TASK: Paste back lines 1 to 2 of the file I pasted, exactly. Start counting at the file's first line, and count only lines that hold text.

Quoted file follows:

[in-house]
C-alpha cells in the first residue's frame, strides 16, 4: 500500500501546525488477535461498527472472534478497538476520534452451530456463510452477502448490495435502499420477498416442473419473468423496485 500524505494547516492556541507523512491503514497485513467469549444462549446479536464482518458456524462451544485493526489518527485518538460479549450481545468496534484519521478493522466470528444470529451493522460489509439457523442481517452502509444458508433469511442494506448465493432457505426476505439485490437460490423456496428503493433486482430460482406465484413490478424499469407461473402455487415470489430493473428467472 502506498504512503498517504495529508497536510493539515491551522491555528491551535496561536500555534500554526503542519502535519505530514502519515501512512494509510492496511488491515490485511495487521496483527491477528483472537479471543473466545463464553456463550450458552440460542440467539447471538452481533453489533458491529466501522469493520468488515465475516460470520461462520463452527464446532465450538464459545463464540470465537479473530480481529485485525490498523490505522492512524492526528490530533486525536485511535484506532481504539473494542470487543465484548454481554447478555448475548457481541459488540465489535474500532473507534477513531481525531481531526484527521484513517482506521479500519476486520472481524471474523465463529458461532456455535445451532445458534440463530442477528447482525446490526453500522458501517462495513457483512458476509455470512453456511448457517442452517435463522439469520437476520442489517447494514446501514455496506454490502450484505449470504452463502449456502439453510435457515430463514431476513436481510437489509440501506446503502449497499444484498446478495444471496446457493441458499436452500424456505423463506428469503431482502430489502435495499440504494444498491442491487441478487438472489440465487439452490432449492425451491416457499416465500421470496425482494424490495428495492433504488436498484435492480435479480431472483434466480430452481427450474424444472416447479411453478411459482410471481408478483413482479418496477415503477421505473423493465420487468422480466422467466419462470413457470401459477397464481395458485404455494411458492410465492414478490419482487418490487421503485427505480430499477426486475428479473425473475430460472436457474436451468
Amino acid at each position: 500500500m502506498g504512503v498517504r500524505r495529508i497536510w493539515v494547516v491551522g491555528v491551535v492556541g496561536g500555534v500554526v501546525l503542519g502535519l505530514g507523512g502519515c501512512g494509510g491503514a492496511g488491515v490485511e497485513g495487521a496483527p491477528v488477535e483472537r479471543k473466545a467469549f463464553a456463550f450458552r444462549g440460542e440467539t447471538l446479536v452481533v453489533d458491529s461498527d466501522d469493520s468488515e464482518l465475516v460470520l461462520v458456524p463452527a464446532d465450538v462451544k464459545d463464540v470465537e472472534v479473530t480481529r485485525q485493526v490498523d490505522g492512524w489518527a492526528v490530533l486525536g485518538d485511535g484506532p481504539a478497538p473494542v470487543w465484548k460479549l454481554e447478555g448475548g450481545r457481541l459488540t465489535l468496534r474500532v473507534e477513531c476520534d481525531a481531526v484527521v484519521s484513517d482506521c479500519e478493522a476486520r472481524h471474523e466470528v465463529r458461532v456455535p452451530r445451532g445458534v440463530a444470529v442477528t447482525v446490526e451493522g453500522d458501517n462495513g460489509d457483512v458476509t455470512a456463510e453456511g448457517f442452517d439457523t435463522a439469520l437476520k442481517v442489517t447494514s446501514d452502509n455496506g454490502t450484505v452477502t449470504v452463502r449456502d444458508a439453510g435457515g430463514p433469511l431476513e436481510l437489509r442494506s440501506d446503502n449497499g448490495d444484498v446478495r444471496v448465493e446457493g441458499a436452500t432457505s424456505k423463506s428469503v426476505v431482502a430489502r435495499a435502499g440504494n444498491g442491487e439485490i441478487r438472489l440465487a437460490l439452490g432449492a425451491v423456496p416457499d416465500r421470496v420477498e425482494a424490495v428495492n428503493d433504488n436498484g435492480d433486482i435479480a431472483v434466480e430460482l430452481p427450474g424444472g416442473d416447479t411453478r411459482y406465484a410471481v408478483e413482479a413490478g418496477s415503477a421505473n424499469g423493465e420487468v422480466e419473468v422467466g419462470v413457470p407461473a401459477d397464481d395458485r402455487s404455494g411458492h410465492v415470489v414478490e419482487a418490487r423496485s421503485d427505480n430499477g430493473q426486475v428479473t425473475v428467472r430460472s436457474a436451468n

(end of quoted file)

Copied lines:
[in-house]
C-alpha cells in the first residue's frame, strides 16, 4: 500500500501546525488477535461498527472472534478497538476520534452451530456463510452477502448490495435502499420477498416442473419473468423496485 500524505494547516492556541507523512491503514497485513467469549444462549446479536464482518458456524462451544485493526489518527485518538460479549450481545468496534484519521478493522466470528444470529451493522460489509439457523442481517452502509444458508433469511442494506448465493432457505426476505439485490437460490423456496428503493433486482430460482406465484413490478424499469407461473402455487415470489430493473428467472 502506498504512503498517504495529508497536510493539515491551522491555528491551535496561536500555534500554526503542519502535519505530514502519515501512512494509510492496511488491515490485511495487521496483527491477528483472537479471543473466545463464553456463550450458552440460542440467539447471538452481533453489533458491529466501522469493520468488515465475516460470520461462520463452527464446532465450538464459545463464540470465537479473530480481529485485525490498523490505522492512524492526528490530533486525536485511535484506532481504539473494542470487543465484548454481554447478555448475548457481541459488540465489535474500532473507534477513531481525531481531526484527521484513517482506521479500519476486520472481524471474523465463529458461532456455535445451532445458534440463530442477528447482525446490526453500522458501517462495513457483512458476509455470512453456511448457517442452517435463522439469520437476520442489517447494514446501514455496506454490502450484505449470504452463502449456502439453510435457515430463514431476513436481510437489509440501506446503502449497499444484498446478495444471496446457493441458499436452500424456505423463506428469503431482502430489502435495499440504494444498491442491487441478487438472489440465487439452490432449492425451491416457499416465500421470496425482494424490495428495492433504488436498484435492480435479480431472483434466480430452481427450474424444472416447479411453478411459482410471481408478483413482479418496477415503477421505473423493465420487468422480466422467466419462470413457470401459477397464481395458485404455494411458492410465492414478490419482487418490487421503485427505480430499477426486475428479473425473475430460472436457474436451468